My Le Creuset Mug Obsession. Pictured: Le Creuset mugs in White, Soleil, Flame, Pink, Truffle, Cherry, and Marseille.
I’ve been obsessed with Le Creuset for as long as I can remember. My infatuation with the colorful cast iron cookware brand started many years ago when I was making No Knead Bread and the recipe recommended a heavy-lidded cast iron pot such as a dutch oven, which I didn’t have. I learned that Le Creuset was the brand of choice for cast iron dutch ovens so I went shopping for one and was shocked at the price. I decided then that I would register for a Le Creuset dutch oven when I got married.
Fast forward to last year. I’d been cooking and baking a lot more than usual and needed some new tools in the kitchen. I decided I couldn’t wait until I was married to stock up my kitchen and didn’t want to buy anything just to make do. I also figured that I can still register for Le Creuset stuff for my wedding if I wanted to, and then I wondered why I was so concerned with a wedding registry when I’m not even engaged.
It wasn’t long before I amassed quite a little collection of Le Creuset kitchen products. I’m happy I decided to pull the trigger and it makes me so happy to see their bright colors when I use them in my kitchen. They make me feel like a very legitimate cook.
Le Creuset Heritage Wooden Handle Cast-Iron Saucepan. The wooden handle makes it comfortable to hold and keeps it cool to the touch. Perfect for stove-top cooking. I bought mine at Williams-Sonoma.
My first cast iron Le Creuset purchase (to differentiate it from my large mug collection that started many years ago) was a wooden handle cast iron saucepan, pictured above, that I bought from Williams-Sonoma. I was a little hesitant to buy it because unlike the full cast iron saucepans, it is not meant for the oven. Now that I’ve used it I can say that the wooden handle is one of its best features, especially now that I know how well cast iron transfers heat. It’s comfortable to hold and cool to the touch. I love the rustic look as well. I use it for everything from heating up soup, making hard boiled eggs, to poaching pears.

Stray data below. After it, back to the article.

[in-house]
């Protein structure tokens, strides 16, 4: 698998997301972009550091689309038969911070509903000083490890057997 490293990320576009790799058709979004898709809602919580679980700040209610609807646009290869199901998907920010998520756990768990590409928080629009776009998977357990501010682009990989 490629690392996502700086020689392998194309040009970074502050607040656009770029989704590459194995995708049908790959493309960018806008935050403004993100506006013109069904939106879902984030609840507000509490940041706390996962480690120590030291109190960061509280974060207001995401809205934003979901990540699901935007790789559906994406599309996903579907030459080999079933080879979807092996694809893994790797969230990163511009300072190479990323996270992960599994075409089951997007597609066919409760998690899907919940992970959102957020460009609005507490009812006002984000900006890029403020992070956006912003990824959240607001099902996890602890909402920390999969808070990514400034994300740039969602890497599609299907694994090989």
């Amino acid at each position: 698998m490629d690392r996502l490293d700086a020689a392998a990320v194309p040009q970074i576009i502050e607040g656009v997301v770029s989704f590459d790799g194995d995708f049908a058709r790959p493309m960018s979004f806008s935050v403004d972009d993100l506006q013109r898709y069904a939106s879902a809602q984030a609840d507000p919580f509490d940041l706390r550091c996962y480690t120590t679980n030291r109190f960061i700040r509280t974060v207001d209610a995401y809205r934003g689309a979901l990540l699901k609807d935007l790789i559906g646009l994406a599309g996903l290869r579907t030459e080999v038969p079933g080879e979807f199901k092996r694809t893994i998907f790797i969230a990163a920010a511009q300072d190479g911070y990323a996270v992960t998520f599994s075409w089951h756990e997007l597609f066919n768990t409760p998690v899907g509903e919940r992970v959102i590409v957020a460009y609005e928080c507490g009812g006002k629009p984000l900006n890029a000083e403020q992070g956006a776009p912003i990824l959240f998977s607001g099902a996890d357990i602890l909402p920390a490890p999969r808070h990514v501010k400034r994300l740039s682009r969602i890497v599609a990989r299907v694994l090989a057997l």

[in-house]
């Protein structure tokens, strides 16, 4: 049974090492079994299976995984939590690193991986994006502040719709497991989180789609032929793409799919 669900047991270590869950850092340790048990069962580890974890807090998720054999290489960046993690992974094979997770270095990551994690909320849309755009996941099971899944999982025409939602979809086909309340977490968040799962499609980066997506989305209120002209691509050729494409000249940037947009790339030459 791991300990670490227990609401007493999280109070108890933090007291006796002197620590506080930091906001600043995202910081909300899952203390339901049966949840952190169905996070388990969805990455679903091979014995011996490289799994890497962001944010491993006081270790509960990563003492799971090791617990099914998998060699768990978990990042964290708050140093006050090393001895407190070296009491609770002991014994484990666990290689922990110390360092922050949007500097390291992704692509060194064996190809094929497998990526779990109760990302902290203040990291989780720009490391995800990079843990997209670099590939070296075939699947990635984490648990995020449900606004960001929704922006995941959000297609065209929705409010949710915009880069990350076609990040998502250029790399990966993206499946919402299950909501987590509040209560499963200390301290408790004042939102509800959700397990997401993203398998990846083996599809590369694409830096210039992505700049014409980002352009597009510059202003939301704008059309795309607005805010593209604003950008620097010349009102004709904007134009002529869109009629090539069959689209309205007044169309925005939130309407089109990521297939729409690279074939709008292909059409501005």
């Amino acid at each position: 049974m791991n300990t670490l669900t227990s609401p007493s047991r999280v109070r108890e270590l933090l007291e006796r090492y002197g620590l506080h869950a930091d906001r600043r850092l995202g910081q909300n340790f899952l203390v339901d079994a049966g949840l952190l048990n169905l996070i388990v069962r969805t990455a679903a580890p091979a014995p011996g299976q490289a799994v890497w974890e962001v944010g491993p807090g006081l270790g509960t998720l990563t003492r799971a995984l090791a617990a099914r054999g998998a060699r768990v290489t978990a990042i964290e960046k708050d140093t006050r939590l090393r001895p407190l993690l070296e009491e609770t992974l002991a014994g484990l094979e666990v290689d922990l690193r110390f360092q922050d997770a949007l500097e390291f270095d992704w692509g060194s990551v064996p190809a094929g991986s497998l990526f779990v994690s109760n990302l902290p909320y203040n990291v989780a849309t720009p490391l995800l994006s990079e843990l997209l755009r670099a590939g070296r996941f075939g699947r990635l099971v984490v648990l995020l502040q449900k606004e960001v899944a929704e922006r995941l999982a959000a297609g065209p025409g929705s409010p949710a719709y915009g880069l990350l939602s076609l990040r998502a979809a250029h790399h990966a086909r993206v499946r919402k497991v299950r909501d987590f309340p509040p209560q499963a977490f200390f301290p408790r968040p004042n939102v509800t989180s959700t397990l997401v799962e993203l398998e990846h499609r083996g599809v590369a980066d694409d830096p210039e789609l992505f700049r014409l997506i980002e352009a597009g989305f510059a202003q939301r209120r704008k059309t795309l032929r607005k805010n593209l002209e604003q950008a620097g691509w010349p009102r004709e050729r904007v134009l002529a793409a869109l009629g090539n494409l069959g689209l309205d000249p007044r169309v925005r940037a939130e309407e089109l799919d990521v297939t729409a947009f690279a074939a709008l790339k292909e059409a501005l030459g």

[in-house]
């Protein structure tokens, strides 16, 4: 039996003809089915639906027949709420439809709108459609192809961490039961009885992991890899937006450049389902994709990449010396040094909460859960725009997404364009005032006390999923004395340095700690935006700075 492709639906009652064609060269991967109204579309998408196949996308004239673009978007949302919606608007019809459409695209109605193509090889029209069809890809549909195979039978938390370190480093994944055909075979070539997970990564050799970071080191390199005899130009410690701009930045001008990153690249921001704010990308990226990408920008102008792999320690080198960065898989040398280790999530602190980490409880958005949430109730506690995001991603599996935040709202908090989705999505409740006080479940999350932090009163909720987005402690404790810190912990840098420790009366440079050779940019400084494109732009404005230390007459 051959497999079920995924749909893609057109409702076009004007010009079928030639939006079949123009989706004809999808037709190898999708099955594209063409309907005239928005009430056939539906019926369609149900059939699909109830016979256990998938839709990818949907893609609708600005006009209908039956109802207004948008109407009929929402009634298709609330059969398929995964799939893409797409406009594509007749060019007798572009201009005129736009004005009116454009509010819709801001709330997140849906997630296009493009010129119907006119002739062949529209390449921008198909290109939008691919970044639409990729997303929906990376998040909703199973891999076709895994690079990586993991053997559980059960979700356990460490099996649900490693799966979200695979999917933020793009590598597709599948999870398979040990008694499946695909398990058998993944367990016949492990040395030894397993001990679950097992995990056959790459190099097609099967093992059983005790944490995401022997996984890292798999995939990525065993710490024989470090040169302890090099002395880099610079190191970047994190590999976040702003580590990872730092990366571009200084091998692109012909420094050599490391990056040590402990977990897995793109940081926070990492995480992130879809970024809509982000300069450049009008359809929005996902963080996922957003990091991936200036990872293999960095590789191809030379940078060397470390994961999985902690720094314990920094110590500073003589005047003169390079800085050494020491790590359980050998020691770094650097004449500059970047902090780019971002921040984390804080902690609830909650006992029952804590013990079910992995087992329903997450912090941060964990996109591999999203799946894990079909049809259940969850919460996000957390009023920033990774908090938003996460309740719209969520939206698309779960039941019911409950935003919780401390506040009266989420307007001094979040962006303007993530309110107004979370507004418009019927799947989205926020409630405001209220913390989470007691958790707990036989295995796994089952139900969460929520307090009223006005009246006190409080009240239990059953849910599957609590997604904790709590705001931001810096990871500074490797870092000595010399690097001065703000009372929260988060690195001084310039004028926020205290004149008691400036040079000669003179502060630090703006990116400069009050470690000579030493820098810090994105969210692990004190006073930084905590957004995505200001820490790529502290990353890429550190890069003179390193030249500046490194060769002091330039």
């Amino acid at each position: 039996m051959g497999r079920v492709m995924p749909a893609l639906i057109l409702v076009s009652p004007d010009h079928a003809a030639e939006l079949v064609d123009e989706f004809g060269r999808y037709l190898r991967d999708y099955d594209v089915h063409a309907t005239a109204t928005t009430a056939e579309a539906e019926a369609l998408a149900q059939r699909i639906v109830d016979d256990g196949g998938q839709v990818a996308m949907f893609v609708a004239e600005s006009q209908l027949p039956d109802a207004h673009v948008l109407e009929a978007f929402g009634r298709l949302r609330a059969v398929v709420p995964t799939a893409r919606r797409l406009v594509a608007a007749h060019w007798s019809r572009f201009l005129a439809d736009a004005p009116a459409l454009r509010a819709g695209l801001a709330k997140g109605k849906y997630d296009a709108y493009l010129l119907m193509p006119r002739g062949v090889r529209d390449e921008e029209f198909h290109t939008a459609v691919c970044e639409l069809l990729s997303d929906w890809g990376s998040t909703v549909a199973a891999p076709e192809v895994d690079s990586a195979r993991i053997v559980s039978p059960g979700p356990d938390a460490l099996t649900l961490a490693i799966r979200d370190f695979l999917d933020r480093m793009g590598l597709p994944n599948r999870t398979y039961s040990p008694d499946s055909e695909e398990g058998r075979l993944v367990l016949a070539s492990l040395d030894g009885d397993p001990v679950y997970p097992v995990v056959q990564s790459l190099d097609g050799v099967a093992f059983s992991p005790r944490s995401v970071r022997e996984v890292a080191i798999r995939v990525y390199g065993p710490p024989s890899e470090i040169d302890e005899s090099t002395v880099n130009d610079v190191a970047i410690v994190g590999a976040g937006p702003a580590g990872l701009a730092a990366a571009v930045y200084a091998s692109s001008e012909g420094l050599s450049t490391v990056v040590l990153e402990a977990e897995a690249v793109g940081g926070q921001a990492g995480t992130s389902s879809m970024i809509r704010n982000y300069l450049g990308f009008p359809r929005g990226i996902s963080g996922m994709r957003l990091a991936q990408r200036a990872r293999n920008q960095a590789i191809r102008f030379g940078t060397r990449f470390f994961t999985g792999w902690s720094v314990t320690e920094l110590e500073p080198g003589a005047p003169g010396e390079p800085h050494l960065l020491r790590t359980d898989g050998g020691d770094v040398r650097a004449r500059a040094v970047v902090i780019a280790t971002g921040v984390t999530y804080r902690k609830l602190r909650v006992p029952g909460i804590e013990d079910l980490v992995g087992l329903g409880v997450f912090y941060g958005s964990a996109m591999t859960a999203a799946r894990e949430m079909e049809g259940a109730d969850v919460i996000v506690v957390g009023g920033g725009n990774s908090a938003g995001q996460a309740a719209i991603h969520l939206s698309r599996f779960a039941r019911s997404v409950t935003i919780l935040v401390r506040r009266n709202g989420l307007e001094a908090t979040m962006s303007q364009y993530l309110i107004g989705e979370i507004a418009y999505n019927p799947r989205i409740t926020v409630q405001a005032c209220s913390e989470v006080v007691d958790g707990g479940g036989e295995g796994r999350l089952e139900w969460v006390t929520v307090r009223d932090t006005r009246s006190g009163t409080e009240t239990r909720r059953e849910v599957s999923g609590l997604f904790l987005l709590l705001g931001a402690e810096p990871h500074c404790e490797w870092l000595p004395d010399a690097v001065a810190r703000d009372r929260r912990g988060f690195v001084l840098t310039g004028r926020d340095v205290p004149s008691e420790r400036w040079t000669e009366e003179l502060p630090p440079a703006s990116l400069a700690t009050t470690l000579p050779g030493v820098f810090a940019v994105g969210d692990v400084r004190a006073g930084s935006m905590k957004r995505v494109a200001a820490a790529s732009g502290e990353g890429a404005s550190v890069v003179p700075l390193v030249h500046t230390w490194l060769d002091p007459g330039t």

Of course, the Le Creuset’s signature round Dutch oven, the object of my desire for many years. It wouldn’t be a collection without it. This was the most expensive item of them all. It’s worth it, because I’ve used it for everything from baking my No-Knead bread to searing chicken to making one-pot dishes from my favorite cookbook, Jerusalem. The hardest part in making this purchase was picking the color. I chose Marseille, a deep and beautiful blue with graduated tones.
I couldn’t resist getting the 7-piece silicon utensil set. I needed a utensil set and the Le Creuset one was so pretty. The utensil heads can be removed from the wooden handle, making them easy to clean and dry. I got my set as a whole from Amazon, but you can also buy the holder and the tools separately.
Cutest little Le Creuset mortar and pestle.
Grinding cardamon pods in my Le Creuset mortar and pestle to make a recipe from the cookbook Jerusalem.